Lately, it seems that every time the Pope shows his face, it’s to scold a country that’s giving people more rights than the Catholic church would prefer them to have. Just consider this report from his recent trip to Spain:
Pope Benedict XVI criticized an “aggressive” anti-church sentiment in Spain that he said was reminiscent of the country’s bloody civil war era as he began a two-day visit Saturday to rekindle the faith.
…Benedict told reporters en route to Santiago that the anticlericalism seen now in Spain is like that of the 1930s, when the church suffered a wave of violence and persecution as the country lurched from an unstable democracy to civil war.
The reference was striking, given the scale of violence back then, when poverty-stricken and disgruntled Spaniards burned churches and murdered priests and nuns whom they considered obstacles to much-needed change. The church claims 4,184 clergy were killed by the government, or Republican side, which accused the church of backing fascist Gen. Francisco Franco.
Nowadays, the church finds itself fighting laws supported by Spanish Prime Minister Jose Luis Rodriguez Zapatero’s Socialist government that have allowed gay marriage, fast-track divorce and easier abortions.
It’s emblematic of the church’s attitude toward the outside world these days that it’s developed such a ridiculous and disproportionate sense of self-pity, one that equates expanded rights for gays and women with the bloody slaughter of a fascist regime. (It did my heart good, however, to see Spain’s Prime Minister Zapatero shun the Pope, relegating him to a brief meeting at the very end of his trip. I wish more world leaders would do the same, or better yet, ignore him altogether.)
Still, it seems the gods have a sense of irony, because lately, every time the Pope wags his finger at us, we find out that he’s using his other hand to push child molesters behind the shelter of his gold robes. It’s happening in yet another conservative Catholic country, this time in Chile, where it’s emerged that church officials sheltered a suspected pedophile for years.
The story in Chile is the same as those that have come out of other countries: bishops and cardinals ignored numerous accusations against the Rev. Fernando Karadima, refused to open an investigation, and coerced and shamed witnesses to get them to recant. One church official went so far as to pressure a victim to drop his request for an annulment – because the trauma of being sexually abused by Karadima had destroyed the man’s marriage, and the church didn’t want that to become publicly known.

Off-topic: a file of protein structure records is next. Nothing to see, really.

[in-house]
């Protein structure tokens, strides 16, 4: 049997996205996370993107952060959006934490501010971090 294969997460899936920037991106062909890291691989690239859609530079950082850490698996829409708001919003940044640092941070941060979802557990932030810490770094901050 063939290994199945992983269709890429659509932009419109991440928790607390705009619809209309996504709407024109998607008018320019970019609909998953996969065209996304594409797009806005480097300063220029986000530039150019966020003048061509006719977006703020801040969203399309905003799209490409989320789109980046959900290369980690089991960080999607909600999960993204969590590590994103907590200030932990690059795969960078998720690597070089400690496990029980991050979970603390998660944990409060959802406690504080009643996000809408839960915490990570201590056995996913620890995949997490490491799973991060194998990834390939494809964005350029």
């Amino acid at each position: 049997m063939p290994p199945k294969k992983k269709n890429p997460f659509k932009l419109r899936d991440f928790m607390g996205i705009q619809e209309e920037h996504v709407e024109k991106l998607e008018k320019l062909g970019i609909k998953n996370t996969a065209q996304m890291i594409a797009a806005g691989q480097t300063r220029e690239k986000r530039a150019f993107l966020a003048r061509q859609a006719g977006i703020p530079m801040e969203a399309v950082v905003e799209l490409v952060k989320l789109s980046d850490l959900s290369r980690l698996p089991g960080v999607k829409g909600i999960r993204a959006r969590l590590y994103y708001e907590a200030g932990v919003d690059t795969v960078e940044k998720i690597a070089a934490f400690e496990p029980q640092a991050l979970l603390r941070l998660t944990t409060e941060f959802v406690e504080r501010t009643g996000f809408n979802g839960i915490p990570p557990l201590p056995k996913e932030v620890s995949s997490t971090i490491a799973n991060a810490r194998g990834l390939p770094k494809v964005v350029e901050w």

Meanwhile, in Rome, the Vatican called out paramilitary police to block a march by victims of clergy sex abuse:
Participants, who reported having been raped or otherwise molested by Catholic clerics as children, flocked to Rome for the candlelit march. They came from a dozen countries and held signs with slogans including “Hands off children.”…At a briefing before the march, participants stood up one by one to tell how their lives had been destroyed by the abuse they suffered as children. Many recounted years of drug and alcohol addiction, eating disorders and other psychological and emotional problems.
This trail of shattered lives is what came of the Pope’s indifference – of his continued indifference, since as this story shows, he’s still determined to do no more than the bare minimum. Permitting survivors of sex abuse to actually protest publicly at the heart of his power is obviously something that this pompous medieval princeling would never allow.
And finally, there’s this:
Belgium’s Catholic primate Tuesday faced accusations of homophobia and calls to resign for saying AIDS was justly deserved and elderly child-abusing priests should be spared.
…In a book released last month, Leonard said of HIV carriers: “When you mistreat the environment it ends up mistreating us in turn. And when you mistreat human love, perhaps it winds up taking vengeance.”
But when it comes to child-raping priests, Leonard’s views on vengeance suddenly do an about-face:
Priests who abused children in their care, Leonard went on television to say, must be made aware of what they did, “but if they’re no longer working, if they have no responsibilities, I’m not sure that exercising a sort of vengeance that will have no concrete result is humane.”
Leonard’s spokesman, who took the job only three months ago, resigned after these remarks with the memorable explanation: “Monsignor Leonard at times acts like a motorist driving on the wrong side of a freeway who thinks all the other motorists are wrong.” He’s one of the rare Catholics to show a sense of conscience over the lives destroyed by the church’s secrecy, arrogance and clinging to false dogma. If the church continues its obstinance, though, I have hope that he’ll be far from the last.